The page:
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Mirrored House Camouflages into the Mountainous Californian Desert

site specific installation doug aitken

Springing up from the Southern Californian desert, Doug Aitken‘s mirrored house Mirage reflects like a jewel. The art installation was created for Desert X, a festival that fills the Coachella Valley with site-specific art by 15 established and emerging artists.

As both artist and filmmaker, Aitken has a knack for artwork that lives in context. Using a ranch style house, the American artist transforms the banal lines of suburban architecture into a reflection on the landscape. By cladding the exterior in mirrors, the house seemingly folds itself into its surroundings, a chameleon that changes throughout the day.

With its doors and windows removed, the house's fluid relationship with the environment is heightened. By losing sense of indoor and outdoor, the structure moves in synchronicity with the landscape.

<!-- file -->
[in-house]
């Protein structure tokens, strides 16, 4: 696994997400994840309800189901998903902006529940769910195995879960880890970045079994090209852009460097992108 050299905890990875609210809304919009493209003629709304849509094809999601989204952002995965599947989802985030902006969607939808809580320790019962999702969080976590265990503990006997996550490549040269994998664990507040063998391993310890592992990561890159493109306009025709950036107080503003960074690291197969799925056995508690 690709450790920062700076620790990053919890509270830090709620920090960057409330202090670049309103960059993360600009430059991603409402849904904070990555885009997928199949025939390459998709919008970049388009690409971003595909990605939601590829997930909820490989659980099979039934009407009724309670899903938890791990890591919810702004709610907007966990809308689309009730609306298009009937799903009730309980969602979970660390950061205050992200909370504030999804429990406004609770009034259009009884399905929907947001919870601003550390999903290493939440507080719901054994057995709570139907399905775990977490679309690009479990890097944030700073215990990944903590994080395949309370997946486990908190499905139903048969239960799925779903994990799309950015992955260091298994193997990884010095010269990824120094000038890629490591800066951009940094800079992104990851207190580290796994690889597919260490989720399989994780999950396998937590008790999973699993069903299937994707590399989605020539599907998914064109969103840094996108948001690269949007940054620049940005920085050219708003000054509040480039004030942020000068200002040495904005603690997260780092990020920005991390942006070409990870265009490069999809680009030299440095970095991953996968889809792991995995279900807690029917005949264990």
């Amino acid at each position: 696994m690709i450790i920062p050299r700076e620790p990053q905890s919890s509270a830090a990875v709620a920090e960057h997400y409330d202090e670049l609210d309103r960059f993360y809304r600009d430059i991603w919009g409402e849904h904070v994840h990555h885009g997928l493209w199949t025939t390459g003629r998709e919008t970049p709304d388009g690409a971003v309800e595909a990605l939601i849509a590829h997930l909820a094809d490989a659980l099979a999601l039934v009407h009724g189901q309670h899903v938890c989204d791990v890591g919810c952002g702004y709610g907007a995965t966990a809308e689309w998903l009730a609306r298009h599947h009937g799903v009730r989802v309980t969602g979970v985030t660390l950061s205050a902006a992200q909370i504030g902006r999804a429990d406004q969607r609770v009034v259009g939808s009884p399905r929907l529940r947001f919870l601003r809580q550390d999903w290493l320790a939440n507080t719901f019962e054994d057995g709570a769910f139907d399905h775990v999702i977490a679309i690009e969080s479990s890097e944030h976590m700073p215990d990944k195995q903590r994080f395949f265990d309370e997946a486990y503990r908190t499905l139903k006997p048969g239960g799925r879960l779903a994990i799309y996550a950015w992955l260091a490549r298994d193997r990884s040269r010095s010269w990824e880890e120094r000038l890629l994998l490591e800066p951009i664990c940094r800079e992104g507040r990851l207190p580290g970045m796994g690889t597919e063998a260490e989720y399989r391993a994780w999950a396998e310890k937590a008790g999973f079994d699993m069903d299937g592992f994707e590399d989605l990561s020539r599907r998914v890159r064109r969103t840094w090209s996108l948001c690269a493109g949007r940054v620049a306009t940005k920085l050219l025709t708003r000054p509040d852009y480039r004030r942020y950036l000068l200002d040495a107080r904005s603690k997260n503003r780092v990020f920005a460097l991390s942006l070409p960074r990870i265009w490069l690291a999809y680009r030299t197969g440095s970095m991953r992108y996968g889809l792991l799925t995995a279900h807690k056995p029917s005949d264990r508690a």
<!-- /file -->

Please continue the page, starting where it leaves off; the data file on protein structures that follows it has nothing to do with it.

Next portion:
“Like a human-scale lens, Mirage works to frame and distort the evolving world outside of it. There is no single time to view this work, as each variation provides something new…,” the artist writes. “There is no fixed perspective or correct interpretation. Each experience of this living artwork will be unique.”

Mirage  will be visible until October 31, 2017. Check the schedule for opening hours.

This site specific art installation in the Coachella Valley is constantly evolving throughout the day.

site specific installation coachella valleysite specific installation coachella valleydesertx coachella valley artart installation southern californiadesert x art festivalsite specific installation coachella valleyart installation with mirrorsDoug Aitken: Website | Instagram
h/t: [Colossal]

All images via Lance Gerber.

Jessica Stewart

Jessica Stewart is a Contributing Writer and Digital Media Specialist for My Modern Met, as well as a curator and art historian. She earned her MA in Renaissance Studies from University College London and now lives in Rome, Italy. She cultivated expertise in street art which led to the purchase of her photographic archive by the Treccani Italian Encyclopedia in 2014. When she’s not spending time with her three dogs, she also manages the studio of a successful street artist. In 2013, she authored the book 'Street Art Stories Roma' and most recently contributed to 'Crossroads: A Glimpse Into the Life of Alice Pasquini'. You can follow her adventures online at @romephotoblog.

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